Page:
What a Difference a Year Makes (in Oil)

Topics: Copper, Energy, Stocks

Exactly one year after West Texas Intermediate crude reached its historic -$37 per barrel low, the damage inflicted on global oil markets from the COVID-19 economic lockdowns has been largely repaired. Inventories have drawn down at the fastest rate on record and in a mere 12 months nearly all excess crude inventories have been eliminated. Prices for Brent and WTI recently topped $70 per barrel. Exploration and production equities (as measured by the XOP) have led the broad market higher, advancing 170% since the beginning of April 2020.

Those same models which predicted the big oil price rebound last year continue to point to extreme tightness as we progress throughout 2021

 

In the midst of last year’s turmoil, we released a podcast on March 10th, 2020, discussing the severe volatility and weakness in global crude markets. We explained how falling productivity in the shales would cause the market to recover much faster than anyone expected. We advocated investors maintain or add to their energy exposure, an extremely bold call at the time. As with any prediction, we got some elements right and others wrong, but on balance we were correct. Not only has the oil market rebounded sharply over the past 12 months, but the drivers of the recovery have been consistent with our analysis. We bring this up because those same models which predicted the big oil price rebound last year continue to point to extreme tightness as we progress throughout 2021.

 

Global oil markets are firmly in deficit, as evidenced by rising prices, falling inventories, and growing backwardation. After having peaked in June 2020 at nearly 400 mm bbl above average, OECD inventories have drawn by 250 mm bbl relative to seasonal averages, suggesting the market has been 1.2 m b/d in deficit — the highest reading on record. We expect this deficit will grow as we progress through the year. Inventory data in the US shows continued draws relative to seasonal averages in March and April, albeit at a slower rate.

 

We should point out however, that extreme weather in Texas impacted production, demand, and net imports leaving the data difficult to analyze properly. With the Texas weather disruptions behind us, we expect US inventories will again resume their sharp moves lower, and the most recent data confirms our analysis. Last summer we predicted record high inventory levels would be fully drawn-down as soon as 2Q21 and that prediction now looks to have been accurate. We currently expect both excess OECD and US inventories to be completely worked off by late May — far sooner than anyone thought possible.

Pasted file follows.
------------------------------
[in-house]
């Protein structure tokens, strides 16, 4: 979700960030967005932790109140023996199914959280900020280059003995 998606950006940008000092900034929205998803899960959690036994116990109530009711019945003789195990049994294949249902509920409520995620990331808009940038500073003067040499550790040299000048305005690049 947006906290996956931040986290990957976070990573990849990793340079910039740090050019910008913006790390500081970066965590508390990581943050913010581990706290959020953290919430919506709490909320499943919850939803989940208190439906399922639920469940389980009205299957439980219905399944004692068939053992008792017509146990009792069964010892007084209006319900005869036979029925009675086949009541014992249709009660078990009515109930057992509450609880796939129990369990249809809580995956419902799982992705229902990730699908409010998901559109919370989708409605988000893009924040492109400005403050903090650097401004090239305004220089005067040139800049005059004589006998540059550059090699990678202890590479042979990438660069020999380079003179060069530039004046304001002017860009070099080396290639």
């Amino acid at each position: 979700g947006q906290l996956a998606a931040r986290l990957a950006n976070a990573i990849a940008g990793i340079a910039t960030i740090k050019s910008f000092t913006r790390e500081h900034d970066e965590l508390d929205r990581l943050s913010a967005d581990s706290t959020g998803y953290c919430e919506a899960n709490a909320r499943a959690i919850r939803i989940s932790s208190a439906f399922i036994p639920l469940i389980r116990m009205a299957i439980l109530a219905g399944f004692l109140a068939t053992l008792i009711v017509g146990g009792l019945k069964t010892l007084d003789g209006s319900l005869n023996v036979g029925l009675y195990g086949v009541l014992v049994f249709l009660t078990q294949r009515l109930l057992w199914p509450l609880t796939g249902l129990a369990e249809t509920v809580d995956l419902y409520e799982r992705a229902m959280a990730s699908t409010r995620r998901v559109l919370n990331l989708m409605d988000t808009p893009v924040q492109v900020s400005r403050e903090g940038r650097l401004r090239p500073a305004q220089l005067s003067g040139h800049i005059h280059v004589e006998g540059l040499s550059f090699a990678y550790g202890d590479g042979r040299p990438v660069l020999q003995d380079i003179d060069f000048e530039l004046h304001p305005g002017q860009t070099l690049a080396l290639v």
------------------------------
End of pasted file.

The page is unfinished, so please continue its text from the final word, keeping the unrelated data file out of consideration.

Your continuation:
Reflecting the improved inventory situation, both the WTI and Brent market has gone from an extremely high $15–20 per barrel 12-month contango last April to a $4 backwardation today. Remember, a backwardated market (where future prices are below spot prices) is indicative of tight physical supplies where traders are willing to pay a premium for prompt delivery. Throughout the past year, we explained why US shale production would be much slower to recover this cycle because of widespread depletion problems. US shale represented nearly all non-OPEC+ production growth last decade so any disappointments in US shale production would have immediate and far reaching impacts on global oil balances.

 

Shale production collapsed last year as companies actively shut-in producing wells (an industry first) and largely stopped drilling new wells. Shut-in production returned to the market last fall causing supply to temporarily rebound; however, we argued this would be short-lived — and it was. By the end of the year, all the shut-in production had been returned, yet shale supply was still down 1.4 m b/d year-on-year — the biggest decline in shale history.

 

In past cycles, shale production rebounded quickly because the industry had ample “core” locations left to drill. As prices fell, companies would focus all their activity on these best areas causing productivity to surge, largely offsetting the slowdown in overall activity. In multiple letters last year, we explained in great detail how the industry had nearly exhausted its inventory of core acreage, and we predicted how difficult it would be for E&P companies to boost productivity and production through additional high-grading. Our neural network told us that the E&P industry would not be able to offset lower activity with higher productivity. This important and fundamental shift — the first time in shale history — was missed by most analysts. Our neural network told us that shale productivity was largely flat in all three major basins (Permian, Eagle Ford, and Bakken), despite an incredible 80% reduction in 2020 drilling activity. In previous drilling downturns — 2008–2009 and 2014–2015 — drilling productivity soared as companies had ample inventories of top-tier prospects left to drill. In this drilling downtown, an 80% drilling drop with no corresponding increase in productivity is proof that you are near exhaustion in your inventory of top-tier drilling locations — a fact confirmed by our neural network.

 

We have entered a new era in global oil markets. The only source of non-OPEC+ growth over the past decade is now suffering signs of sustained depletion. Most analysts believe the shales will exhibit strong growth again when oil prices recover; however, our research tells us that growth from the shales will fall far below expectations in the first half of this decade.

To read more on this subject, we encourage you to download the full commentary, available below.

 

New Q1 2020 Research - Oil Supply is About to Collapse

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